The phenomenon that the “nonwhitehouse party” benefits electorally can be best seen when viewing NM statehouse races. During the 2 Obama mid-term elections the Republicans picked up a total of 13 house seats and took over the majority in the state house. During the Trump mid-term election the Democrats picked up 8 statehouse seats. This shows how the mood of the nation affects local races.

The problem in '22 is that there are not that many competitive House contests for the national mood to influence, and for several reasons. Republicans have not fielded strong candidates in many of them and abortion has changed the mood on the ground in favor of the White House party. 

Ditto for the gubernatorial race where it appeared in June that the incumbent was in serious peril but now has emerged as the clear frontrunner, thanks to both abortion and the structural make up of this Blue state.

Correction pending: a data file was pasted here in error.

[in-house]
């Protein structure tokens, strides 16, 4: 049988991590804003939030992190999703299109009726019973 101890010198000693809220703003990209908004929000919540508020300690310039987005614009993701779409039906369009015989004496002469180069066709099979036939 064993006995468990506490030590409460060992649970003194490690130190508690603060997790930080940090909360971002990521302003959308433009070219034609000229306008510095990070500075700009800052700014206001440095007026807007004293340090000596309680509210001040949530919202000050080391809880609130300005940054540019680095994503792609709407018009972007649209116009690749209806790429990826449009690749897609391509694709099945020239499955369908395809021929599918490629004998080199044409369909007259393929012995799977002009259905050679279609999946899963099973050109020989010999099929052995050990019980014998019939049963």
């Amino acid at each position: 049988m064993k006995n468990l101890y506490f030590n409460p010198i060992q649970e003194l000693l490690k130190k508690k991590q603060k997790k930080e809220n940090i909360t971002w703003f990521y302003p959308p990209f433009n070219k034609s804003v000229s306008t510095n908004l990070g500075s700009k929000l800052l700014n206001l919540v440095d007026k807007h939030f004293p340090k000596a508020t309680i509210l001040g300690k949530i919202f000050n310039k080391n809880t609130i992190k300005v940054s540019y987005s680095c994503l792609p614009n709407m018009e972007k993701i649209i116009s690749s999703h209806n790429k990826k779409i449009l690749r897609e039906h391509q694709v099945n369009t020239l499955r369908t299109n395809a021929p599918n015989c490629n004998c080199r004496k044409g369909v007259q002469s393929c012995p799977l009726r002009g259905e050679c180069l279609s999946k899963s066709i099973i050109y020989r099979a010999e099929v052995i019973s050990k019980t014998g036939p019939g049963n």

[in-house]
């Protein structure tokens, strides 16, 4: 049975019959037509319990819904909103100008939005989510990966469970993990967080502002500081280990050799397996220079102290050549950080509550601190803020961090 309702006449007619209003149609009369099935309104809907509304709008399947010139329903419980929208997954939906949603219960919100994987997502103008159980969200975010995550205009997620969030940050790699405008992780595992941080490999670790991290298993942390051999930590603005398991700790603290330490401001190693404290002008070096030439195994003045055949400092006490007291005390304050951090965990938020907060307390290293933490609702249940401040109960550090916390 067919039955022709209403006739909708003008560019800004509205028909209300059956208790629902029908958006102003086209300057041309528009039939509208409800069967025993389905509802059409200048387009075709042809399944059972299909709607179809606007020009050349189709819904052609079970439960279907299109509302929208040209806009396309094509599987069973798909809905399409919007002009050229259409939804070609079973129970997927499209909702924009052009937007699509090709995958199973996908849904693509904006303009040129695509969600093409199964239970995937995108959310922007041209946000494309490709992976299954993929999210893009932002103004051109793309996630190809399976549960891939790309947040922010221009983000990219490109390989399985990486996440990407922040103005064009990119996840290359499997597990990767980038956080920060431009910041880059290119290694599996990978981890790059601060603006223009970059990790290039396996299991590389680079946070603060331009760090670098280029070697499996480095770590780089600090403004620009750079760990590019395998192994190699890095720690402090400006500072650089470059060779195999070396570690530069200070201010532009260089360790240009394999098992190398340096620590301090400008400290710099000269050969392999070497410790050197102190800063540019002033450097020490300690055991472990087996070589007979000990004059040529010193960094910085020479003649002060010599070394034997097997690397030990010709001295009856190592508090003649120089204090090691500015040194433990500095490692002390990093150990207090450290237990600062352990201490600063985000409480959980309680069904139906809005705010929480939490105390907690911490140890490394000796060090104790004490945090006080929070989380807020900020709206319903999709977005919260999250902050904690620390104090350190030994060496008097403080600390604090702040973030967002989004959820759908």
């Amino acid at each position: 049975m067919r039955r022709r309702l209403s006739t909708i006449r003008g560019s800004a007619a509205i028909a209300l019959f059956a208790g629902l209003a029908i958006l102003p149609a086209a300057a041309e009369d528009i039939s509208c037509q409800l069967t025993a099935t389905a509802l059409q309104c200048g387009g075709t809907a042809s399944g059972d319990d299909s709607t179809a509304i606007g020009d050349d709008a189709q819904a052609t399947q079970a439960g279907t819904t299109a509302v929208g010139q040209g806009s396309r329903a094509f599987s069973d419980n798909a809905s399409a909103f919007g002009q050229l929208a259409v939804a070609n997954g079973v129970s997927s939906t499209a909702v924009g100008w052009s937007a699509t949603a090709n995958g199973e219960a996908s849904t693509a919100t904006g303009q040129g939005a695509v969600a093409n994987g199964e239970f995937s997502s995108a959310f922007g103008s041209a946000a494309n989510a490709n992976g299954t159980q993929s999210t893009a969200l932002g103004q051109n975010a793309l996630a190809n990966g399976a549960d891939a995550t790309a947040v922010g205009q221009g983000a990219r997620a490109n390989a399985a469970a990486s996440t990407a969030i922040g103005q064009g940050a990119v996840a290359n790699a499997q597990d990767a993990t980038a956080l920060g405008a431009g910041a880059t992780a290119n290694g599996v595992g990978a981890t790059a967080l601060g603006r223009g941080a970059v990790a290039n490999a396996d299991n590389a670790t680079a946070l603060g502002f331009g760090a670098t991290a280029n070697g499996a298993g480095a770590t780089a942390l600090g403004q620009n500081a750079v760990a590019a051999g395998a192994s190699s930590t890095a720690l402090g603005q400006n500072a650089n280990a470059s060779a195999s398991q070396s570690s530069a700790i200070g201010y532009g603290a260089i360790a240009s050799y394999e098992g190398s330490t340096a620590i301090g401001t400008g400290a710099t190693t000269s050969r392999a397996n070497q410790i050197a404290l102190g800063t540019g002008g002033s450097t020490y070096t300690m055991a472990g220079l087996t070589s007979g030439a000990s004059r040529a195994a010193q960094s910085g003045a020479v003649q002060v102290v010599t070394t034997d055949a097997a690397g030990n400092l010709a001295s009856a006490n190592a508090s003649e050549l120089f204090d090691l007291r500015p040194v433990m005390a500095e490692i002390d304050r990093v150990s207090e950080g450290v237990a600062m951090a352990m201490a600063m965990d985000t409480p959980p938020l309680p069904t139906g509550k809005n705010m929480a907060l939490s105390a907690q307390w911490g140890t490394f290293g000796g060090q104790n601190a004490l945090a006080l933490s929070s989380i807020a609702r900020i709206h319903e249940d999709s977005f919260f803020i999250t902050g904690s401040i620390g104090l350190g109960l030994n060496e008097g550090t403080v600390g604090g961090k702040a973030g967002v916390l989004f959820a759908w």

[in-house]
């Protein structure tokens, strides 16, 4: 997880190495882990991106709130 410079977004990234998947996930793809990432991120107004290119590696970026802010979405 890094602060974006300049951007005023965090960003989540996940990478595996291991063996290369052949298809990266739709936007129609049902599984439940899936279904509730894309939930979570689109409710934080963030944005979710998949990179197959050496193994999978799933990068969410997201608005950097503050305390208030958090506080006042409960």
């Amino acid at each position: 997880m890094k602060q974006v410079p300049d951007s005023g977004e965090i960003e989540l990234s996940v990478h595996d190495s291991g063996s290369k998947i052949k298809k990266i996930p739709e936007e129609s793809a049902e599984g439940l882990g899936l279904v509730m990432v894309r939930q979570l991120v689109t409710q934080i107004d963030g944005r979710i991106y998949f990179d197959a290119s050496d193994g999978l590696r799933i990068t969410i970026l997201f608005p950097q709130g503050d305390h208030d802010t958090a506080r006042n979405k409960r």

As things stand (and there's a small chance they could change) the make-up of the state House following Election Night could be almost the same as we started--with 45 Dems in the 70 member chamber. The GOP may get downright moody if that happens. 

But what about southern Congresswoman Yvette Herrell? Shouldn't the Democrats who are now getting better vibes from the electorate be hurting her against challenger Gabe Vasquez? Strikingly, there has not been a single independent public poll released on that race. That's fine. We can use all the suspense they throw at us.


Time now for part two of excerpts from the ABQ Journal questionnaires of candidates for state House seats in districts with competition. We begin today in the Southwest. . . 

Democrat Rudy Martinez of Silver City  in Distrcit 39 has a simple and perhaps unique view on reforming the gross receipts tax: 

What changes, if any, should New Mexico make to its gross receipts tax code? 

There aren’t any changes that I would make. The GRT is necessary to help pay for the services our government owes to the public. 

Santa Fe will be flooded with GRT reform plans next year but for Rudy no plan is a good plan.